It is very unlikely that anyone 12 months ago would have predicted that in the first three months of 2020, the world would have seen a new global pandemic resulting in some of the tightest restrictions on social interaction and personal freedom of movement ever implemented, with the majority of Europe and other major countries in some form of lockdown and borders closed.
The Coronavirus (COVID-19) pandemic continues to change the way in which we conduct our day to day business and, as that change occurs, businesses need to consider existing contracts and whether the situation means that it may potentially not be able to fulfil its obligations and if so, what are its options.
It is key that businesses conduct a review of their contractual obligations so that they are aware of where the pressure points are (or may be, given that this crisis is evolving at pace) and can react quickly and pre-emptively to changing events. Businesses who do not do this may find that they are caught unaware by provisions in contracts, which are triggered as a result of the pandemic, and may have a significant impact on their business.
A business may have contracts governed by the laws of many different jurisdictions and the implications may not be the same in all of those jurisdictions. This guide does not purport to cover the laws of any jurisdiction which Collas Crill does not practice. Local advice in those jurisdictions will need to be obtained.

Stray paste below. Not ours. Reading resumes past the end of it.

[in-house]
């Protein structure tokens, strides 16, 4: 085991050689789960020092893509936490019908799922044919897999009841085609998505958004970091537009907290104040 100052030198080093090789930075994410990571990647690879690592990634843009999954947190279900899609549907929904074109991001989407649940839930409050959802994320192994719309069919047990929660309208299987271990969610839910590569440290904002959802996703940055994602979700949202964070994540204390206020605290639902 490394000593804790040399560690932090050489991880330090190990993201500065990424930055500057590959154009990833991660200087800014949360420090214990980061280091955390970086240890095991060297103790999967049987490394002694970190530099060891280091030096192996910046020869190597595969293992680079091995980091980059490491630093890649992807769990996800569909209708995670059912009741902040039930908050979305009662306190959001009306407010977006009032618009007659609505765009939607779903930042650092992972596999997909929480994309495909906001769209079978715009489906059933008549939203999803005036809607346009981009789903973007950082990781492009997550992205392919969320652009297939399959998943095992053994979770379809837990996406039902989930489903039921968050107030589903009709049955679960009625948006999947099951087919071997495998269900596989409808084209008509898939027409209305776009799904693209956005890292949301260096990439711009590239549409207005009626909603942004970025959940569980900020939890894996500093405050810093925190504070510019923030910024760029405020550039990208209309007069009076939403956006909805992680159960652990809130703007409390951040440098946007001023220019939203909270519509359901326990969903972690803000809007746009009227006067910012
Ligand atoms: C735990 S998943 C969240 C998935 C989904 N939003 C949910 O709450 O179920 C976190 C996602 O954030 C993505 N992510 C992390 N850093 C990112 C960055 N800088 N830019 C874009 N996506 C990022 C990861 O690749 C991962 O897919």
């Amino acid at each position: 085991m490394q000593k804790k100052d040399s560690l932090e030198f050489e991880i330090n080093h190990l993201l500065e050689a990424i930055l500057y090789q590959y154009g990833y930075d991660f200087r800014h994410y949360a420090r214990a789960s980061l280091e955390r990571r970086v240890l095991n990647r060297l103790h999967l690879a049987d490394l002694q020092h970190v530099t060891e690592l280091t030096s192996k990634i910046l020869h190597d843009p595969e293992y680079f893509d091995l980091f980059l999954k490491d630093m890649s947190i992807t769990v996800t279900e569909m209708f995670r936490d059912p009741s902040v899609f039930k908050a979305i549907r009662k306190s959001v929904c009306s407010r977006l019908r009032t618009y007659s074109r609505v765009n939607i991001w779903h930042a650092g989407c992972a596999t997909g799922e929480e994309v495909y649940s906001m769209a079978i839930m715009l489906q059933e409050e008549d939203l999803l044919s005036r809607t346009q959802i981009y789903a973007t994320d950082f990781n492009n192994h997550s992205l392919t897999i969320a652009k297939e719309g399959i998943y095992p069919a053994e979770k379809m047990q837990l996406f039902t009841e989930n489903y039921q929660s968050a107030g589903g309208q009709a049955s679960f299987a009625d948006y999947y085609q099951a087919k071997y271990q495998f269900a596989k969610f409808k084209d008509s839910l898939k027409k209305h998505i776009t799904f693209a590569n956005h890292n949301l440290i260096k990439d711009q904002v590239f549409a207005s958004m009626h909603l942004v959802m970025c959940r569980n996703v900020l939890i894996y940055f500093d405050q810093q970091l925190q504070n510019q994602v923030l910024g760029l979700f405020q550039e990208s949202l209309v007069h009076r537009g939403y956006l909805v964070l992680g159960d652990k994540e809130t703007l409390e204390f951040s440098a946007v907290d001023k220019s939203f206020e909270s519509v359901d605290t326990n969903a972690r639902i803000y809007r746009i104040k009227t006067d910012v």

We will consider three main concepts which businesses will need to consider, i.e. force majeure, frustration and material adverse change/effect.
Do not assume you don't have to perform your obligations
It is a foundation of contract law that parties will be held to the obligations which they agreed to in the contract. For example, in Jersey, this has been described as a 'sacred principle'.
As a result, you must assume that, irrespective of the current crisis, a business will be required to perform its contractual obligations.
However, there are some qualifications to this principle which may come into play as a result of the Coronavirus (COVID-19) pandemic.
Is there a force majeure clause?